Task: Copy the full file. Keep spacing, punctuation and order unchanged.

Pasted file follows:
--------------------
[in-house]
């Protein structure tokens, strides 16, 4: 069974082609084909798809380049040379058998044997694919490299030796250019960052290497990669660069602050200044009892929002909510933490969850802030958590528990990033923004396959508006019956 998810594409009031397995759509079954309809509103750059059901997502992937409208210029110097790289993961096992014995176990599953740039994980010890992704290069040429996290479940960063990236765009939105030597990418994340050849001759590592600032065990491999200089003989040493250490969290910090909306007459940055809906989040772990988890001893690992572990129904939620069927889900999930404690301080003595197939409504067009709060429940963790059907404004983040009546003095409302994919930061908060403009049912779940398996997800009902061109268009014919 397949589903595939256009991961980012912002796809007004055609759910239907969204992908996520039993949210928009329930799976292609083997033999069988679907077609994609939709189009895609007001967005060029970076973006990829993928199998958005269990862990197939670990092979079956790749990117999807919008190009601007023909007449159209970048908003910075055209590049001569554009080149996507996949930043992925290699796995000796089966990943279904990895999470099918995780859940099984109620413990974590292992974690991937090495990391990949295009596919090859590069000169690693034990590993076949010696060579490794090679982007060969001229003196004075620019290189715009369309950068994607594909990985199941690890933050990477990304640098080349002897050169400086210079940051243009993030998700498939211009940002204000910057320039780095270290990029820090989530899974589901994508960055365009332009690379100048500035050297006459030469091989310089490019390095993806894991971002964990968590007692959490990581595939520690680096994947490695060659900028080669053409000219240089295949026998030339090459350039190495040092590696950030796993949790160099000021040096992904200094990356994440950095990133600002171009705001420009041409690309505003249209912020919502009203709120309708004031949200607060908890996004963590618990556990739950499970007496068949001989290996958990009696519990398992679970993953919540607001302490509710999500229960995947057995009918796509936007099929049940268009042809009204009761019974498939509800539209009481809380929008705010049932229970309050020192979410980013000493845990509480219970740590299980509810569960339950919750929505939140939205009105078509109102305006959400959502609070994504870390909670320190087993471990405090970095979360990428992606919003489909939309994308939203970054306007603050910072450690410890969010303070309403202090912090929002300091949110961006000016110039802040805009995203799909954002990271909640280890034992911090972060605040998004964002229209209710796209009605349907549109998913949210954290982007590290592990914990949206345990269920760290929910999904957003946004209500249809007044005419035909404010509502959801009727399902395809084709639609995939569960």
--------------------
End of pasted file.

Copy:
[in-house]
């Protein structure tokens, strides 16, 4: 069974082609084909798809380049040379058998044997694919490299030796250019960052290497990669660069602050200044009892929002909510933490969850802030958590528990990033923004396959508006019956 998810594409009031397995759509079954309809509103750059059901997502992937409208210029110097790289993961096992014995176990599953740039994980010890992704290069040429996290479940960063990236765009939105030597990418994340050849001759590592600032065990491999200089003989040493250490969290910090909306007459940055809906989040772990988890001893690992572990129904939620069927889900999930404690301080003595197939409504067009709060429940963790059907404004983040009546003095409302994919930061908060403009049912779940398996997800009902061109268009014919 397949589903595939256009991961980012912002796809007004055609759910239907969204992908996520039993949210928009329930799976292609083997033999069988679907077609994609939709189009895609007001967005060029970076973006990829993928199998958005269990862990197939670990092979079956790749990117999807919008190009601007023909007449159209970048908003910075055209590049001569554009080149996507996949930043992925290699796995000796089966990943279904990895999470099918995780859940099984109620413990974590292992974690991937090495990391990949295009596919090859590069000169690693034990590993076949010696060579490794090679982007060969001229003196004075620019290189715009369309950068994607594909990985199941690890933050990477990304640098080349002897050169400086210079940051243009993030998700498939211009940002204000910057320039780095270290990029820090989530899974589901994508960055365009332009690379100048500035050297006459030469091989310089490019390095993806894991971002964990968590007692959490990581595939520690680096994947490695060659900028080669053409000219240089295949026998030339090459350039190495040092590696950030796993949790160099000021040096992904200094990356994440950095990133600002171009705001420009041409690309505003249209912020919502009203709120309708004031949200607060908890996004963590618990556990739950499970007496068949001989290996958990009696519990398992679970993953919540607001302490509710999500229960995947057995009918796509936007099929049940268009042809009204009761019974498939509800539209009481809380929008705010049932229970309050020192979410980013000493845990509480219970740590299980509810569960339950919750929505939140939205009105078509109102305006959400959502609070994504870390909670320190087993471990405090970095979360990428992606919003489909939309994308939203970054306007603050910072450690410890969010303070309403202090912090929002300091949110961006000016110039802040805009995203799909954002990271909640280890034992911090972060605040998004964002229209209710796209009605349907549109998913949210954290982007590290592990914990949206345990269920760290929910999904957003946004209500249809007044005419035909404010509502959801009727399902395809084709639609995939569960």